I'm Mad as Hell


and I can't do a thing about it

Hijacking the Torch

Who knew when it started that the Olympic Torch Relay would not only become an interminable tortoise run across Canada but worse that it would be hijacked in the most crass way by CTV, TSN and The Globe and Mail.

How do you make this patriotic run up to one of the most exciting sporting events in the world boring? Just ask the broadcasters and newspapers who own the rights to air the winter Olympics from Vancouver and Whistler.

When the torch relay began it became clear that CTV was going to cover it and run it like it is an in house event, a reality show for the rights holders. I don’t know how the torch bearers are chosen but I do know the best way to guarantee that you will get the opportunity to squeeze into one of those nifty white suits and strut down an avenue close to home making like Lady Liberty. The best way: become an on air personality for CTV or one of its affiliates. Whether it’s Seamus O’Regan in St. John’s or Ben Mulroney in Sept Iles it became very obvious very quickly that this wasn’t Canada’s torch relay it was the CTV/Globemedia torch relay.

Night after night we are treated to pictures and clips not from ordinary Canadians, not from former Olympians, not even from youngsters who dreamed of toting the flame through their home town. No, we get words and pictures of CTV celebs like Sandy Rinaldo doing their bit to advertise the fact that CTV is the Olympic Broadcaster.

Leaving aside the fairness issue, that is whether all Canadians should have had an equal opportunity to carry the Olympic Torch, since when is it okay for reporters and hosts to make themselves the story? How do you cover an event if you are the star of that event? We all know the answer, you can’t and shouldn’t but that hasn’t slowed CTV one bit. Night after night their employees get first billing and the star treatment as they heft their torches through the streets and highways of the country.

Worse than unfair, it is stupid television production. CTV, TSN and The Globe are missing great opportunities almost daily to focus on the most heartwarming, interesting, crazy and uplifting stories that I am sure are there among the just plain folks who are doing the bulk of the relay. These great stories should be the centerpiece of the coverage. The stories of real Canadians from coast-to-coast-to- coast should be hi-lighted to show how an event like the Olympics can unite a country and bring out the best patriotic passion that Canadians are so shy about.

TSN could be focusing on the former Olympians and retired athletes making one last contribution to the Canadian Olympic effort.

Instead CTV and TSN have turned what should have been a democratic event into an in house broadcast. Pity.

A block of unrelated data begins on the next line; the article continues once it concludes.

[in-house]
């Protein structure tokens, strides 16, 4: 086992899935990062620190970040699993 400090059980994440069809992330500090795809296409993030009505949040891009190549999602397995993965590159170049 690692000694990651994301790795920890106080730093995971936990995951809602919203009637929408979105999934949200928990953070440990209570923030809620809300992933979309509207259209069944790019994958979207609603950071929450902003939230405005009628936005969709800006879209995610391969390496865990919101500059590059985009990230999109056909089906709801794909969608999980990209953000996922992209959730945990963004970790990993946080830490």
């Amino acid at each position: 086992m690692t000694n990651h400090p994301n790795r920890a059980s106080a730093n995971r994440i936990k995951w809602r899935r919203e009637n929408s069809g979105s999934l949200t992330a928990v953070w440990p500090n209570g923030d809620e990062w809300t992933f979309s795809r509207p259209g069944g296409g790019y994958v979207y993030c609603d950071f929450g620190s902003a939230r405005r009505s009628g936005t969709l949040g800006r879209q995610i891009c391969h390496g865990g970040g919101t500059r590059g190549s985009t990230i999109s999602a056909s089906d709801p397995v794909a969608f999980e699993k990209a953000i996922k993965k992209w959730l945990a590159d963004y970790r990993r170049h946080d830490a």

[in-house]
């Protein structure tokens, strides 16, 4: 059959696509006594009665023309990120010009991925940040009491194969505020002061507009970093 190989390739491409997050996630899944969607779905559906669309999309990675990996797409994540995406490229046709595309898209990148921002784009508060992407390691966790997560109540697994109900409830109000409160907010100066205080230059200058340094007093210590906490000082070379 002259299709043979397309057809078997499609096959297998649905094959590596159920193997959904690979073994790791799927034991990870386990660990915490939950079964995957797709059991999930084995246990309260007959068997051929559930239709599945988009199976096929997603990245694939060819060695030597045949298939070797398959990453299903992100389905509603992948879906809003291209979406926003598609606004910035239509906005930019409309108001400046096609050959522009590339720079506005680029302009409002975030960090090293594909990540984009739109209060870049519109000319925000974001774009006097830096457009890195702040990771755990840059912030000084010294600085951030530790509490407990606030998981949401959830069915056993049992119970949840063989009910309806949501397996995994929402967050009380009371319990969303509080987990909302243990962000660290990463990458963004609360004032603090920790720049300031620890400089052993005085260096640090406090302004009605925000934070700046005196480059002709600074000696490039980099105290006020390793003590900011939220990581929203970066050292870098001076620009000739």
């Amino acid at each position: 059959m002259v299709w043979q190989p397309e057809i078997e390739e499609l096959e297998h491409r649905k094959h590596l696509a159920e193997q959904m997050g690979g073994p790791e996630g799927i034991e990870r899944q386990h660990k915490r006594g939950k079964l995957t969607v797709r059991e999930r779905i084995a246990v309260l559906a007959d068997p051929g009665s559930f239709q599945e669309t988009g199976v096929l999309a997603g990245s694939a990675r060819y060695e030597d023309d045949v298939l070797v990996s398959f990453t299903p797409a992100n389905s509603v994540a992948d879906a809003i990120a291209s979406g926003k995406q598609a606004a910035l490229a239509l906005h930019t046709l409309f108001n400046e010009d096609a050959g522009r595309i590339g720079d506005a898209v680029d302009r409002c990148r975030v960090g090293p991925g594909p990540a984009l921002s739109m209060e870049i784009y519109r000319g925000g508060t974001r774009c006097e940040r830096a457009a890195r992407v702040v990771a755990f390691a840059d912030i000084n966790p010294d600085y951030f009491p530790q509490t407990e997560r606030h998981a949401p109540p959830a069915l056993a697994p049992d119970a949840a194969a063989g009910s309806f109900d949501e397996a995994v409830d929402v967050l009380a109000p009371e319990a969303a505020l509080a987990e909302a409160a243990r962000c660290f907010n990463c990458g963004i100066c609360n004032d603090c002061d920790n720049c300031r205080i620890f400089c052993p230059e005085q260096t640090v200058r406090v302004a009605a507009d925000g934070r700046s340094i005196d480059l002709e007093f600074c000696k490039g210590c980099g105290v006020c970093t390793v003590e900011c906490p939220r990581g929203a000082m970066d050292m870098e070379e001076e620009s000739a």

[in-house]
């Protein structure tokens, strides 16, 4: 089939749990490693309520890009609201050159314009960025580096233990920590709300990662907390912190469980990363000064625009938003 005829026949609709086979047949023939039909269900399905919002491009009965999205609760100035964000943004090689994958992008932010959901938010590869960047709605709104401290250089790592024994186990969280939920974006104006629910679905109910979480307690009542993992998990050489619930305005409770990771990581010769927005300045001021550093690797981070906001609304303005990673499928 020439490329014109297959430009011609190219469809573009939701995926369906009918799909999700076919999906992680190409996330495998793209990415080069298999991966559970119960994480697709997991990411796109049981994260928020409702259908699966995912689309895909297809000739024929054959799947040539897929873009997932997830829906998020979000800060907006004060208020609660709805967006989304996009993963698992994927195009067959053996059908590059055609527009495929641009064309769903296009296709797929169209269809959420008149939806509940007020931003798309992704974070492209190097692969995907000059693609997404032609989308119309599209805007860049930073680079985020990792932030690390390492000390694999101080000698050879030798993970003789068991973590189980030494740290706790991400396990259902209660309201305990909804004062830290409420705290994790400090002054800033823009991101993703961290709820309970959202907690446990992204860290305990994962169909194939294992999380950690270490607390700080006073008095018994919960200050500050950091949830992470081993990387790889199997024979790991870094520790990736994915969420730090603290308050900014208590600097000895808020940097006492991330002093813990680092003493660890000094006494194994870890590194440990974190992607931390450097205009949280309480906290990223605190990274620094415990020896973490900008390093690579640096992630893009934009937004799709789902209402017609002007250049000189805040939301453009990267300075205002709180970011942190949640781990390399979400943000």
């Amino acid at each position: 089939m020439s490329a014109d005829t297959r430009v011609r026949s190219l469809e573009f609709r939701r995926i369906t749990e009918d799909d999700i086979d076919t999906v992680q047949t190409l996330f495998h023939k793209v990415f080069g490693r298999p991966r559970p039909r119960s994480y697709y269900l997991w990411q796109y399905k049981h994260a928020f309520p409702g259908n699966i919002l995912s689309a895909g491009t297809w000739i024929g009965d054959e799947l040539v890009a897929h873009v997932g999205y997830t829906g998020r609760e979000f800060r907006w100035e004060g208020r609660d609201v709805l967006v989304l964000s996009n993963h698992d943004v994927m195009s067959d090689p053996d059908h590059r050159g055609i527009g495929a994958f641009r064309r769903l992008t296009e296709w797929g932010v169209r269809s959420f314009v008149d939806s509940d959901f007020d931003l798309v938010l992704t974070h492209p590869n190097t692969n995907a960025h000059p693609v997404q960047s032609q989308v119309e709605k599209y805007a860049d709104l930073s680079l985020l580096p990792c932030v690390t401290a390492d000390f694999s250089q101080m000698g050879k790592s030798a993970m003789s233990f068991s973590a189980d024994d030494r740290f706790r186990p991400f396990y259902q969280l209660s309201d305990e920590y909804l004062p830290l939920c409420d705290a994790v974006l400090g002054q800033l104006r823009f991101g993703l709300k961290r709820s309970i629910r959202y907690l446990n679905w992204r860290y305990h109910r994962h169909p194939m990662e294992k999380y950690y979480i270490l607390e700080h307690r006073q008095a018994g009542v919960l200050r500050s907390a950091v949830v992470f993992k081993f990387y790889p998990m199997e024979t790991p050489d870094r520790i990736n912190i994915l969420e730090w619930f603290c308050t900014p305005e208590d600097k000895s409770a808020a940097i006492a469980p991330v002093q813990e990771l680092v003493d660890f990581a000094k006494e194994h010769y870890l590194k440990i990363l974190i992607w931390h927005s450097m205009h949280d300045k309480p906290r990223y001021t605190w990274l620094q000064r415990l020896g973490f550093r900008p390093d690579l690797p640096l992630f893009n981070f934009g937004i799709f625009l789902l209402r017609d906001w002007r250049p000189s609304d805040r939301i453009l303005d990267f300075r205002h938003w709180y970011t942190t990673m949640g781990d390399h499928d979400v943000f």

And I’m afraid that’s not the worst of it. In the past few days, just north of Toronto and near Brantford, Ontario we have seen the complete abdication of CTV, TSN and Globe journalism. Native people, unhappy with the symbolism and their plight in this country have used the torch relay to make their point. Protests and roadblocks have been set up forcing the relay off its planned route twice. Interestingly CTV and the paper that calls itself “Canada’s National Newspaper” have chosen to all but ignore the protests. Why? When CTV paid millions for the rights did they give up on their job as journalists in order to become Olympic cheerleaders? If so, I would advise watching the Olympics on NBC.

A few years ago I produced a documentary on Sale and Pelletier, those wonderful figure skaters who were cheated out of a gold medal. It took forever to get CTV approval to tell the story because they were afraid it would reflect badly on the Olympic movement. We had to promise them that the IOC (the International Olympic Committee) would come out smelling like a rose because they forced the skating body to rectify the problem. The doc was a huge success garnering 1.5 million viewers. CTV came back to us and asked us to do another Olympic themed doc. We suggested a look at the anti-doping lab in Montreal. Montreal is the anti-doping centre for the Olympics and Dick Pound, a Canadian, is the anti-doping king. This is something Canadians should be proud of and informed about. The work done in Montreal is pivotal and we were actually granted full access to the labs and their work. No way, said CTV. Doping is not the kind of positive story we are looking for. Enough said about where CTV, TSN and the Globe are coming from.